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Being Sun Safe with SLIP, SLOP, SLAP!

sunWhilst maintaining an active lifestyle in our warm, tropical climate is healthy, many of us are forgetting the importance of ensuring and maintaining sun safety.  As part of our upcoming celebration for child protection week in May, the National Council for Children are raising awareness about a variety of issues relating to safety, and what this means.

When we talk about what it means to be safe, we are not only talking about protecting the physical and emotional well-being of our children, but also protecting the health of our children.

Despite the importance of outdoor play, and maintaining a healthy and active lifestyle for health and development, we have come to notice that the concept of being ‘sun safe’ is not being adopted within our culture and lifestyle. This is concerning given that our lifestyle predominantly includes the enjoyment of a range of activities such as swimming, snorkeling, fishing and boating – all of which results in exposure to the sun. Too often we see children playing in the school grounds, outdoors and at the beach with little to no sun protection. Children have little awareness of the importance of wearing hats, and sunscreen whilst playing outside and this is worrying.

Research shows that most kids get most of their lifetime of sun exposure before they reach the age of 18. Because of this, it’s important for parents to understand the dangers associated with too much sun exposure, and strategies we can use to safely enjoy the warm outdoors.

We now know with 100% certainty that excessive exposure to ultra violet (UV) rays can cause damage to the skin and eyes, leading to various types of skin cancers and eye diseases. As human beings, scientist report that we are able to withstand UV rays up to the level of 3, after which we require protection. Most warm climates reach UV radiation levels up to 13. Because we can’t see or feel UV, we often forget about the damage that it can cause, and the possible long term health affects we can experience as a result of prolonged exposure.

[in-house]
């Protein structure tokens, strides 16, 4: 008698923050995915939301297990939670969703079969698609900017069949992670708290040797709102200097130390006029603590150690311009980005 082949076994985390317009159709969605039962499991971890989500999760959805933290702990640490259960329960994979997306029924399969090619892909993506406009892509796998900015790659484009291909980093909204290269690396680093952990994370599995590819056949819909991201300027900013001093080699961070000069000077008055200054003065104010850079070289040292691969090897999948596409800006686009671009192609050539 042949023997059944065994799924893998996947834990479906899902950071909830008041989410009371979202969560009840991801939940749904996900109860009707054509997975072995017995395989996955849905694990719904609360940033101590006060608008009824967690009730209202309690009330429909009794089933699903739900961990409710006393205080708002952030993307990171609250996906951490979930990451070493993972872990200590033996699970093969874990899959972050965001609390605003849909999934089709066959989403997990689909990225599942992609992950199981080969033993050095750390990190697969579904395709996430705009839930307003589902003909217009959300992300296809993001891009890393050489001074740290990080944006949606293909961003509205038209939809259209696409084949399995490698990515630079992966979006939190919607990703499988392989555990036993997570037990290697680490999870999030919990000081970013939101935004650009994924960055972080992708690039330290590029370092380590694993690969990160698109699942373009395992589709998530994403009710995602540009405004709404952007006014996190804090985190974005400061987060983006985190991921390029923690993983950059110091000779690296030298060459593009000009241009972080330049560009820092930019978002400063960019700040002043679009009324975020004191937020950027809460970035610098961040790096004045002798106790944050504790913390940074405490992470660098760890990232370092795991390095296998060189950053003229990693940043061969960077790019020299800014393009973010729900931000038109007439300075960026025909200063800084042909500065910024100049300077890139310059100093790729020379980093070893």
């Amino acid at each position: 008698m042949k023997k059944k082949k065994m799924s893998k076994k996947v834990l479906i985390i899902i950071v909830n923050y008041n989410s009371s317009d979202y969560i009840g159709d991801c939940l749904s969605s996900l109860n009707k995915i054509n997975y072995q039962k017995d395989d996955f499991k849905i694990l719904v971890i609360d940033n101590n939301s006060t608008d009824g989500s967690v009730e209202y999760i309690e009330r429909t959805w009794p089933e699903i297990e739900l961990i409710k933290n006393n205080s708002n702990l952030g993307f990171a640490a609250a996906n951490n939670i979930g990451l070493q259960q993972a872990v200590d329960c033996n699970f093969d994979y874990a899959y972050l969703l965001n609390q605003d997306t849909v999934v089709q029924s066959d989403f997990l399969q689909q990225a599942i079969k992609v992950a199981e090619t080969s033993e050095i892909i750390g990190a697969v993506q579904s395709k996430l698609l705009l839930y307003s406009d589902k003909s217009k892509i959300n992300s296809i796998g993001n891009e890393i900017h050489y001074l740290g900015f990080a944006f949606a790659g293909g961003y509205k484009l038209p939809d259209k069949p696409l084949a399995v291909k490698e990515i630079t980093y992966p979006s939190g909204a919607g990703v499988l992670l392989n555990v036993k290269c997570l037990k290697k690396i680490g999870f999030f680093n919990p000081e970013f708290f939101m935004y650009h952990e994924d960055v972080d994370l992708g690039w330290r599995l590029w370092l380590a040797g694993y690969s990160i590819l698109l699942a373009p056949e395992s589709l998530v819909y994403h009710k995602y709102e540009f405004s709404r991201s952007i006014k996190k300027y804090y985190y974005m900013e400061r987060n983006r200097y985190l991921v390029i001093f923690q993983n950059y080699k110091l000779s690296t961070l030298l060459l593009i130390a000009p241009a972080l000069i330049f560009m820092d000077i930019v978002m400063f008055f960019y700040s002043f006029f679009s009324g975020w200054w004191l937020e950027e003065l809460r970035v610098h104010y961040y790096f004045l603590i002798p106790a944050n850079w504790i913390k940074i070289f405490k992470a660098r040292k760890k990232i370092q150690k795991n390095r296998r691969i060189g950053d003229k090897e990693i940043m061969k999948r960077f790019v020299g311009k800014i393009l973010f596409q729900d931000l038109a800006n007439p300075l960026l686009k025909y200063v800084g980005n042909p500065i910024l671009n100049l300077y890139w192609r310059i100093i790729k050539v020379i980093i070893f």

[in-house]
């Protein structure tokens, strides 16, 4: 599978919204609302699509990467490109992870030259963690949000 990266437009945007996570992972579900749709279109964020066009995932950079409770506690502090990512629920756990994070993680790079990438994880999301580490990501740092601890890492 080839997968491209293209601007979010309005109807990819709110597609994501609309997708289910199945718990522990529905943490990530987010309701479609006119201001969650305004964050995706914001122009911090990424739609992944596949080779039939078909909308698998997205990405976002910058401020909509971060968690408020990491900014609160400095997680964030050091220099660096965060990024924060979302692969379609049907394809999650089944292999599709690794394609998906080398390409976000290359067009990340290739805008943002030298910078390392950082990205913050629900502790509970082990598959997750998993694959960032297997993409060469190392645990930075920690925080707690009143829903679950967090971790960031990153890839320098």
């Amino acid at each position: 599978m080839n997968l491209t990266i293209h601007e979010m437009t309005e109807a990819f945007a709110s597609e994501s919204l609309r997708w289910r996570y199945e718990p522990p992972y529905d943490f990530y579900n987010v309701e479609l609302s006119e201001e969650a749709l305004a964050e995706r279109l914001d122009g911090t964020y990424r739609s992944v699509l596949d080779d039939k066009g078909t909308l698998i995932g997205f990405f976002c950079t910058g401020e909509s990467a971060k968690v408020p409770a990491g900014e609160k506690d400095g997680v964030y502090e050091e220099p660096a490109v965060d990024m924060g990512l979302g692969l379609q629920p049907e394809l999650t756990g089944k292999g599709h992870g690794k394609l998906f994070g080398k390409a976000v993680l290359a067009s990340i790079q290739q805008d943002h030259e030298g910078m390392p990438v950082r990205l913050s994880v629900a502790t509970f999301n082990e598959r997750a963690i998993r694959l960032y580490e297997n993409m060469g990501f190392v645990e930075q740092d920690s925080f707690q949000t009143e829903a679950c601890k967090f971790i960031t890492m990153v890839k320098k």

Our sunlight contains three types of UV rays: UVA, UVB and UVC. Fortunately, the most dangerous, UVC rays are blocked by our atmosphere; however both UVA and UVB penetrate our atmosphere and our skin, leading to wrinkling, premature aging, sunburns and eye damage. In many cases, skins cancer also results. Many countries around the world are adopting the idea of sun safety, and encouraging parents and children to adopt practices that prevent prolonged exposure to the damaging effects of the sun. The idea of ‘SLIP, SLOP SLAP’ teaches children to cover their body by SLIPPING on a shirt, SLOPPING on sunscreen and SLAPPING on a hat whilst being in the sun.

We all require some sunlight every day in order to gain our vitamin D for healthy bone development. Despite this, Scientists recommend that we limit our exposure to the sun during the hottest part of the day, from 10.00 to 3.00pm. Extra protection from the sun is also recommended for those who live near the equator, as this is where the sun is strongest.  According to Seychelles UV index readings, the peak hours of high to very high UV radiation is from 9am to 4pm. Reflective sunlight from water or concrete can also cause us harm, as we may not realize that we are being burnt directly.

The best way to be ‘sun safe’ is to follow these simple steps:

  1. SLIP on clothing that covers your skin when out in the sun. Loose fitting shirts that are darker in colour will provide more protection for your skin.
  2. SLOP on sunscreen of SPF 30 or more. Ensure that the sunscreen is broad spectrum (meaning that is prevents both UVA and UVB rays) and water resistant if swimming is involved. Apply sunscreen at least 20 minutes before going out in the sun, and re-apply every 2 hours or after swimming.
  3. SLAP on a hat, making sure that it proves shade over the face, ears, and back of neck. Bucket or wide-brimmed hats are the best. Baseball caps do not cover the ears, and back of neck and therefore not recommended.
  4. If able, try and stay in the shade, particularly with babies and young children who have thinner skin and burn easily. Whilst there are sunscreens available for babies, it is recommended that the best form of protection for young children and babies are clothing and shade as some sunscreen can cause irritation.
  5. Whenever possible, wear sunglasses to protect the eyes. Exposure to UV rays can lead to burned cornea and long term exposure can lead to cataracts later in life.  Ensure that the sunglasses you wear have adequate protection against UV.

Being sun safe is not a difficult task. By being good role models for our children, and adopting the sun safe principles of SLIP, SLOP, SLAP, we can reduce the harmful effects of sun exposure and limiting the long term health impacts for ourselves and our children.

 Source : Seychelles NATION

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